May Yee Khoo is Honored with Hadley's 2018 'Professional Award'
Watching a parent or grandparent slowly lose their vision as they age is never easy. For Stanford University graduate ('17) May Yee Khoo, it served as a launching pad for an exploration into the world of the visually impaired.
The Palo Alto woman has been on a mission for the past decade to learn as much as she can about the mysterious system of braille. She explains that not only has it allowed her to help her grandmother who lives in her native Malaysia, but for future assistance she can offer to individuals with vision loss throughout the Bay Area, especially with her interest in education, research, and technology.
While these opportunities remain as future aspirations for May, Hadley has been by her side every step of the way. Recognizing her passion and shared mission to help the low vision community, Hadley recently honored May by selecting her as recipient of this year's prestigious Professional Award.
"The honor was quite unexpected and has motivated me to learn even more," said Khoo, who began learning braille while in college. "Hadley has taught me so much. It's very important that persons with low vision know that help is available through the nonprofit's incredible depth of educational and life learning curriculums. I cannot thank Hadley and my instructors enough for their support throughout.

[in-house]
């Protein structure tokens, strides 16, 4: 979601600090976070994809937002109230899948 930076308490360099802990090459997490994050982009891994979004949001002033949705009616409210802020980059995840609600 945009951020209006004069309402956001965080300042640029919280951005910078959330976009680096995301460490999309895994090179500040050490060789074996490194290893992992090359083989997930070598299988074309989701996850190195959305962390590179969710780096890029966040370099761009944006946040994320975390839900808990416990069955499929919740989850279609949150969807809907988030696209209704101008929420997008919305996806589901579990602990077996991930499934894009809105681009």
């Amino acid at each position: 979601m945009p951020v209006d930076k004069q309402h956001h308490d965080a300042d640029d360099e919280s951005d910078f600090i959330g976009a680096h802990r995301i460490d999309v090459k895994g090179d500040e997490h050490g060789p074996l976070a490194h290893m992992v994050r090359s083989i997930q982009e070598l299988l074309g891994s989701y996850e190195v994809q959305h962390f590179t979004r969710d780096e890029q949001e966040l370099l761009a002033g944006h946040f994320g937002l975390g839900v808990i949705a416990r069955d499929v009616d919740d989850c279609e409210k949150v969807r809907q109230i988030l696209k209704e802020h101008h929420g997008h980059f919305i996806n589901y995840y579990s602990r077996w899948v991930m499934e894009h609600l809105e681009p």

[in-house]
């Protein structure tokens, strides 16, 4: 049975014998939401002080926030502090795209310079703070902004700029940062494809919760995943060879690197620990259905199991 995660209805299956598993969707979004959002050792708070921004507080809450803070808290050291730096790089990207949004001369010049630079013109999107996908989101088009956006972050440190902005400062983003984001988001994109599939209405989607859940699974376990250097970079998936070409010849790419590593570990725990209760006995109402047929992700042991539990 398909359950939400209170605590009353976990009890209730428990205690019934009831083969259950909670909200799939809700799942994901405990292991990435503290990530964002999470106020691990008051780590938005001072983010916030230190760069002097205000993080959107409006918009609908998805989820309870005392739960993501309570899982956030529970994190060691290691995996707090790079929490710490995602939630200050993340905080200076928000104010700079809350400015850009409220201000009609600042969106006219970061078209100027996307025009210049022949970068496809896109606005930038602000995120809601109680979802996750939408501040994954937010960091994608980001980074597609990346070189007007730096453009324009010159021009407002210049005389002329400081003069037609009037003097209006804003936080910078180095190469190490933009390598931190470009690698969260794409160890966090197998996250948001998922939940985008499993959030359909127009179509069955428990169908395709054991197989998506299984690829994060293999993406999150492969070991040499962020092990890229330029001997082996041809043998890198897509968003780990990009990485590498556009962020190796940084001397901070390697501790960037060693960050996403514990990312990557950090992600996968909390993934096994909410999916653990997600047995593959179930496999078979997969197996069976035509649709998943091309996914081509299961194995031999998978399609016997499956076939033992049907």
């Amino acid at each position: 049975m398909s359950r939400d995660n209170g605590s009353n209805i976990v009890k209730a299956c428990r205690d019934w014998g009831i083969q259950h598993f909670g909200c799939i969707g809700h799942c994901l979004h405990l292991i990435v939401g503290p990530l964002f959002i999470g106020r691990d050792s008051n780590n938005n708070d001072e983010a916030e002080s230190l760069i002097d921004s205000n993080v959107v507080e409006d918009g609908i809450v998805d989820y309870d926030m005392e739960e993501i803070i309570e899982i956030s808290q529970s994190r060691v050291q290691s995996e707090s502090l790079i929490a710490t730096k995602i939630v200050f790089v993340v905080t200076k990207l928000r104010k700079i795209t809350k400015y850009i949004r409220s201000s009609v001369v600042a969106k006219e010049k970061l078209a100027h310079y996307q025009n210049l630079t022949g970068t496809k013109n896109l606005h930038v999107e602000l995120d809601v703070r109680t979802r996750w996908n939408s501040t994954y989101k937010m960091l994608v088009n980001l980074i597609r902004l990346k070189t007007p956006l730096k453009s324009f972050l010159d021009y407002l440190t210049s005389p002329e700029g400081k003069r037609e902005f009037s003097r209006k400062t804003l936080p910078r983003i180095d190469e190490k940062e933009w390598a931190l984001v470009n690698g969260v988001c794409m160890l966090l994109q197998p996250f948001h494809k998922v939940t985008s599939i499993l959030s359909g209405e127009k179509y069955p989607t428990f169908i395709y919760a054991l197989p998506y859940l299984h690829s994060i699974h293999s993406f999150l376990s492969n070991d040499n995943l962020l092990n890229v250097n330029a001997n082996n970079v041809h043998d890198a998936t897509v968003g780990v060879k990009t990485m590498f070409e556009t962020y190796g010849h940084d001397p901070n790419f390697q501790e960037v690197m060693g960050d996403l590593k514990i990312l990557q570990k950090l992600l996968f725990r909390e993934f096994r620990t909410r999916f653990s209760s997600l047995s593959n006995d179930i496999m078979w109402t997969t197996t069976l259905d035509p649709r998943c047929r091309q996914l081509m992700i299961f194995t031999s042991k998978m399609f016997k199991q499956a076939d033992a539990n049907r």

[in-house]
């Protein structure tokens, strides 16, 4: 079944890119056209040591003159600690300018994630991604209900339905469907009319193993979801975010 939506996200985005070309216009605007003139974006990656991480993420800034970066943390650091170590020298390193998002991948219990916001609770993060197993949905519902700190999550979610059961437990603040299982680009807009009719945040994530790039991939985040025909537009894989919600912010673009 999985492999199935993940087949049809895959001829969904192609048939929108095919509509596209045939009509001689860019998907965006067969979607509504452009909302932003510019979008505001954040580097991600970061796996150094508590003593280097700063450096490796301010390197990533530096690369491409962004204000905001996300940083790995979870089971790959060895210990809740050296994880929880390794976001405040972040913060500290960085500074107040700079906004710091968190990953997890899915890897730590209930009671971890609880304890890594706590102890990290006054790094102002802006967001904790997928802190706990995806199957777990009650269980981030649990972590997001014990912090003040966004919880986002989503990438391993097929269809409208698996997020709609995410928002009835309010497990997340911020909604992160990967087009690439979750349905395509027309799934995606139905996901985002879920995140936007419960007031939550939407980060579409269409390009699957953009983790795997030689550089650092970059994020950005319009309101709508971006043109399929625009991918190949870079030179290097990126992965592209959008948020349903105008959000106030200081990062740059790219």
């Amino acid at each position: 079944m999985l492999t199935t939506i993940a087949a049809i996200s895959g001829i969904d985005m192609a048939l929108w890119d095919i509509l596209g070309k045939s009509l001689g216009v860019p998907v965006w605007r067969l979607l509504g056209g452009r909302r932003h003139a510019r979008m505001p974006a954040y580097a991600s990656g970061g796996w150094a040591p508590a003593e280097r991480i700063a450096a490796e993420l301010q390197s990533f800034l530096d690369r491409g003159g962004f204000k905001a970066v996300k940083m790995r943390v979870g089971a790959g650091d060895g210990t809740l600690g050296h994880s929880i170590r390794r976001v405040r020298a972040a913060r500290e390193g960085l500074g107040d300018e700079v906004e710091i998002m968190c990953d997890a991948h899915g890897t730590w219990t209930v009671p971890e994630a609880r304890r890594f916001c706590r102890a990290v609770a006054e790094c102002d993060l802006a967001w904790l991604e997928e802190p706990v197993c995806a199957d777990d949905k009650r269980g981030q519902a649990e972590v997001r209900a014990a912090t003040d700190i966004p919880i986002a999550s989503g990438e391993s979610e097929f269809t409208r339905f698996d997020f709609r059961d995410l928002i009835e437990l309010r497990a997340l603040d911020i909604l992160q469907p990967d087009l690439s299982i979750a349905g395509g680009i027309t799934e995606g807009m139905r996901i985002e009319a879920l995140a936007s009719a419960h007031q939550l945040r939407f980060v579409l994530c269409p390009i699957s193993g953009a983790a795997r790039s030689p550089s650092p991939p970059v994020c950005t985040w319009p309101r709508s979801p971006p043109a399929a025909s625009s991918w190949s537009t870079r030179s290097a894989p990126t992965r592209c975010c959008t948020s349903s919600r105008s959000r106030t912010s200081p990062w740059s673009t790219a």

"I've always been interested in learning different languages and communication systems," May explained. "Although my grandmother is quite active even though she is in her 90's, she struggles with vision loss and that really spurred me to learn more about what she was going through and to seek out assistance from Hadley."
In addition to working for Stanford as a business intelligence educator/analyst, May enjoys designing braille greeting cards in her spare time. Ever since joining Stanford, she has planned to teach classes on blindness education, but the availability of classrooms and timing interfere with her current position at the university.
"May always had something interesting to share even though she was so busy and had her hands full with school, work and her Hadley courses," said Nafisa Rene Keels, one of May's instructors. "She is a world traveler and can share with us the many ways in which she has used information gained from our courses to be of service to the community of the blind and visually impaired."